Edward D. Jones

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For the related company, see Edward Jones Investments.

Edward D. Jones, Sr. (July 29, 1893 – October 10, 1982) was an investment banker born in St. Louis, Missouri. He graduated from Bellefontaine High School in Bellefontaine, Ohio in 1913, then from New York University in 1916.

After graduating from NYU, Jones was employed by N. W. Halsy & Company in New York, which sent him to Ohio to set up a brokerage house. In 1920, Jones then went to work for Blair & Company in St. Louis. Jones left Blair & Company over a dispute over his proceeds from a sale, and founded Edward D. Jones and Company in St. Louis in 1922. Jones handed over daily management responsibilities to his son Ted in 1968. Edward D. Jones died in 1982. The company that Edward Jones founded is called Edward Jones Investments.

Lengthened summary of life[edit]

Edward D. "Ed" Jones Sr. was born in St. Louis on July 29, 1893. His mother, Georgia, died shortly after his birth. His father, Eli, worked in Central and South America. Jones lived with various family members for a large part of his childhood because his father was away working. The family moved often, and after spending his early years in Chattanooga, Panama and Bellefontaine, Ed Jones headed east.

Edward Jones graduated from New York University in 1916 and served two and a half years in the U.S. Navy during World War I. He began his financial-services career as a bond salesman in New York City with a single building, the Woolworth Building, as his first territory.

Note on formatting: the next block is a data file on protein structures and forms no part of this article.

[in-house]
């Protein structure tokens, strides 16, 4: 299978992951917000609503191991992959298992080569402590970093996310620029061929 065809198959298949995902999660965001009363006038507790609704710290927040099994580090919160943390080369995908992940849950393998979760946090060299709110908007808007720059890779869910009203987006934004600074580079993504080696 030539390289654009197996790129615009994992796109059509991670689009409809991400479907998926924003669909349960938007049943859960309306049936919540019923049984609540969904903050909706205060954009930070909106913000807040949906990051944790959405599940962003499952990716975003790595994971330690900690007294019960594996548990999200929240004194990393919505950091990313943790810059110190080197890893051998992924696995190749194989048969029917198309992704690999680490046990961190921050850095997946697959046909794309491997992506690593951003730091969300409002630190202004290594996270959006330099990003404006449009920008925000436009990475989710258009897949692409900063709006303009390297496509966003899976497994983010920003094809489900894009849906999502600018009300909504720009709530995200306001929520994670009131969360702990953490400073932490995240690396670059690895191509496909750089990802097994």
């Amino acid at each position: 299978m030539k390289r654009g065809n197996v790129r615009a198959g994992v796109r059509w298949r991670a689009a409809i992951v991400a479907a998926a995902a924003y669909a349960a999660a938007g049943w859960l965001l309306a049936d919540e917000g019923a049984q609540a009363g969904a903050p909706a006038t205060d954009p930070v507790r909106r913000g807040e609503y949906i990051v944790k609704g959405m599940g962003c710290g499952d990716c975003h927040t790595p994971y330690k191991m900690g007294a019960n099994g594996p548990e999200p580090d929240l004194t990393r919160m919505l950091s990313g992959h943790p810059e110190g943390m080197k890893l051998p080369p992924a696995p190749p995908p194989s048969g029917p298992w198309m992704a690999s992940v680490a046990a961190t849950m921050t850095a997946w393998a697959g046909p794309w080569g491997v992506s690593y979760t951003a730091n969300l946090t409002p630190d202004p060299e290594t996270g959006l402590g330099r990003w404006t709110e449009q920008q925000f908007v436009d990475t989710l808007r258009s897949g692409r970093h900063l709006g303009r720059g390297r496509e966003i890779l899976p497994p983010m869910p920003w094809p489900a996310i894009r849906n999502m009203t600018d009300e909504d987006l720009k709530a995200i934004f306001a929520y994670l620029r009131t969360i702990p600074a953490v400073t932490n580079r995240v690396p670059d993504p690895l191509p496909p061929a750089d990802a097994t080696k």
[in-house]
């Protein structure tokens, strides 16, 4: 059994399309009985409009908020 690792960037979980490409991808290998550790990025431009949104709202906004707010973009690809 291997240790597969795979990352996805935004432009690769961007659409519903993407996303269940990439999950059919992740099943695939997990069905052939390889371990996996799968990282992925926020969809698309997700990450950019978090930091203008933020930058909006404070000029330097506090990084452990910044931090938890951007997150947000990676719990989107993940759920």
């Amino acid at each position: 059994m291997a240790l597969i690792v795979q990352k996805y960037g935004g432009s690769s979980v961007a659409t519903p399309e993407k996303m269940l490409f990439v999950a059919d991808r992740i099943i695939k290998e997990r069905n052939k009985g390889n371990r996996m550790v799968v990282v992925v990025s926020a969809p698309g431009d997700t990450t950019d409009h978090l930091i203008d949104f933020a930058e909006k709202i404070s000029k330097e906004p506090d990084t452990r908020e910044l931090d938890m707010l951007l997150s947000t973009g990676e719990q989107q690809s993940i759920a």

Later, as a field representative for New York-based Blair & Co., Edward Jones returned to the Midwest. He eventually moved back to St. Louis and opened the first Edward D. Jones & Co. office in 1922. Two of the early mottos of Edward D. Jones & Co. were "The salesman comes first" and "The salesman is your partner."

While Americans invested at a frenzied pace in the middle and late 1920s, the illusion of easy money soon gave way to the realities of speculation, and the "Wall Street Crash" of October 1929. During the harsh times that followed, many firms closed their doors. People lost jobs, fortunes and hope, but Edward Jones was an optimist. Throughout his life, he relied on countless truisms to encourage his salespeople. He was known for saying things like, "Don't worry about your competitors or your expenses; you'll always have plenty of both."

In 1923, Edward Jones married Ursula Griesedieck. They had four children, Ann, David, who died as a child, Martha and Edward D. "Ted" Jones. His marriage to Ursula brought him more than marital responsibilities. The Griesedieck family owned breweries, and Ursula's branch of the family tree produced Stag Beer. Before the ratification of the 21st Amendment, repealing prohibition, Jones persuaded the family to take the company's stock public. When his father-in-law died around 1945, Jones was named president and chairman of the board of the company. He would divide his days, working at Edward D. Jones & Co. in the morning and at Griesedieck in the afternoon. He sold Stag Beer's assets in 1954.

Although Edward Jones turned over the management of the Edward D. Jones & Co. to his son, Ted, in 1968, he continued to be involved in the company on a daily basis. In fact, as had been his practice since founding the firm, Jones insisted on being the first person in the office every day until his death in 1982 at the age of 89. At that time, Edward D. Jones & Co. had grown to 495 branches in 33 states.

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